The pandemic has brought to light critical problems with food insecurity and hunger in the United States and around the world. It’s unconscionable that a country like the United States, with too much food, has allowed anyone to go hungry – handouts are necessary right now, but we as a society must look at how we can end hunger once and for all.
We have enough food – it’s not getting to the people who need it.
This is the first in the Plant Eat Share series, a look at building healthy communities and sharing solutions that can help end food insecurity. Through this, we’ll also discover how these efforts help mitigate climate change, lessen our public health crisis, and improve quality of life. Our first piece to the solution is gleaning.
Gleaning has been around for centuries – it’s simply the act of harvesting leftover food from fields. In the past, the less fortunate were given the opportunity to come into fields and take food they needed; today, volunteers tend to gather the food and donate to a group that then distributes it to those in need.
Benefits of Gleaning
Gleaning has many benefits; for example, it:
- Provides nutritious food to those who don’t have access because of cost or availability
- Helps reduce food waste
- Less produce in the field means less methane emissions, which helps curb greenhouse gases that contribute to climate change
- Provides resources to nonprofit agencies so they might better serve those in need
- Builds good relations between community members, local gardeners, and farmers
Types of Gleaning
There are various types of gleaning, including:
- Farm gleaning – According to a study from Santa Clara University, over 30% of food is left in a field after harvesting
- Garden gleaning – With the owner’s permission, volunteers harvest extra produce from a home’s garden
- Urban gleaning – This is the process of collecting leftover fruits and vegetables in cities and urban areas. Food Forward is a large food rescue organization that has volunteers in the Los Angeles area. Individuals glean fruit and vegetables that will not be sold or eaten from homeowners’ yards, farmers markets and a wholesale market. The group averages 500,000 pounds a week of gleaned food that goes directly to over 1,800 hunger relief organizations around the Los Angeles area
- Public gleaning – Fallen Fruit has developed maps in several cities, showing where food (mainly fruit) hangs over or is found on public land (sidewalks or public parks, for example). Area residents are encouraged to help themselves to what they want/need as food on public land is free to take.
A different group called Falling Fruit has created a global map that, according to them, “is a massive, collaborative map of the urban harvest. By uniting the efforts of foragers, freegans, and foresters everywhere, the map already points to over a half million food sources around the world (from plants and fungi to water wells and dumpsters).” The food is free and can be publicly found.
How to Glean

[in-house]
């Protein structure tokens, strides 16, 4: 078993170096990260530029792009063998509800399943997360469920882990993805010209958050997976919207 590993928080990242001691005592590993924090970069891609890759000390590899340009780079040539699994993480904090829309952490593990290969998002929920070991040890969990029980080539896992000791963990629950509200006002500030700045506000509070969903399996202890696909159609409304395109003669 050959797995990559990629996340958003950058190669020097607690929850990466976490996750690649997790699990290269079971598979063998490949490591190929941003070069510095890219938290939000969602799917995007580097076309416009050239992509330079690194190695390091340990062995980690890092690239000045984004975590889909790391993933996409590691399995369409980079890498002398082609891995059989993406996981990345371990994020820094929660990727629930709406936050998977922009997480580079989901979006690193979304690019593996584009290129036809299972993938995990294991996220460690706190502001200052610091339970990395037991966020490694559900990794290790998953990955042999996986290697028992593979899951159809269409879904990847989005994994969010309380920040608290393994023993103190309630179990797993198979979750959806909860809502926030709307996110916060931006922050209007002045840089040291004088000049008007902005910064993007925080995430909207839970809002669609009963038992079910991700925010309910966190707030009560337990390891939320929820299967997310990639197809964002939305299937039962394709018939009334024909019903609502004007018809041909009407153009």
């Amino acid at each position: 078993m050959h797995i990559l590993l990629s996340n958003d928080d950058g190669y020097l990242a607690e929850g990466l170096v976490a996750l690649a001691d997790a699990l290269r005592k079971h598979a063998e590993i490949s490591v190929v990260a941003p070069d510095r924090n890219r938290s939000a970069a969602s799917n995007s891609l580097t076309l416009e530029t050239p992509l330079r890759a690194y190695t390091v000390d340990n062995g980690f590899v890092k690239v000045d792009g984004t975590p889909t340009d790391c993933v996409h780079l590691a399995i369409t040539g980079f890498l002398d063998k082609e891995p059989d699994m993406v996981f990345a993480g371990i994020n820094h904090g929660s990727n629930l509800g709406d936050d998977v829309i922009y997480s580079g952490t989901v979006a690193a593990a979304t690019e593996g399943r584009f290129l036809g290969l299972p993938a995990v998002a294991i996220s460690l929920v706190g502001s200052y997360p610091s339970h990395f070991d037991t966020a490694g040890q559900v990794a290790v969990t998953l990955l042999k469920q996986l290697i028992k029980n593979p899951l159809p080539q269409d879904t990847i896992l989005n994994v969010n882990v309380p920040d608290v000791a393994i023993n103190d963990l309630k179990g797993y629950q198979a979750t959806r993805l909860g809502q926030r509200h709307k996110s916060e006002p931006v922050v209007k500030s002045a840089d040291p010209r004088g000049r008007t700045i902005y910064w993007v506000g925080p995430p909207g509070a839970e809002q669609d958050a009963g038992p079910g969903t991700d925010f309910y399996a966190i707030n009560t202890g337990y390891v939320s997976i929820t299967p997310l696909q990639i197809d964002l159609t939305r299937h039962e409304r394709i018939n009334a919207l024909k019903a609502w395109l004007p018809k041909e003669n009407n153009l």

If you’re interested in gleaning, you might first want to check to see if there’s a group already working in your area – there are gleaning networks already set up around the country. If you prefer to strike out on your own, here are some tips to start:
- Find a place where you can obtain food, such as a farmers market, community garden, local farm, or home gardeners – or grow your own food to share!
- Determine which groups in your area are in need of the food you’ll be collecting, such as churches with food programs, senior centers, food pantries, local community organizations and associations. If you’re really motivated, set up your own distribution system and give out food yourself to neighbors in need. Community fridges are also a great place to take the food you gather
- Recruit volunteers to help
- Acquire sturdy containers for the food
- Go out and glean!
The USDA has a gleaning toolkit called “Let’s Glean!” so you can start a food rescue program in your area.
Become a Gleaning Resource
If you have a garden – or are thinking of planting a garden! – factor in gleaning opportunities, whether by you or a local group. Plant an extra row or two of tomatoes, spinach – anything you’d like. Either harvest any leftovers and take to a local food pantry, or connect with a gleaning group to have them come in and take your excess food.
AmpleHarvest.org is an interactive map of the U.S. that connects gardeners with food pantries in their area.
If you’d like to join a gleaning group already in existence, you can become part of The Gleaning Network of the Society of St. Andrew. Its 23,000 plus volunteers from states all across the U.S. collected and distributed over 13 million pounds of fresh produce in 2019.
Or you can search the National Gleaning Project’s database to find a gleaning program in your area.
Planting an extra patch of food for your neighbors in need or volunteering to help recover food for others are great ways to be part of the solution. You are the answer to what we need. Now go grow something!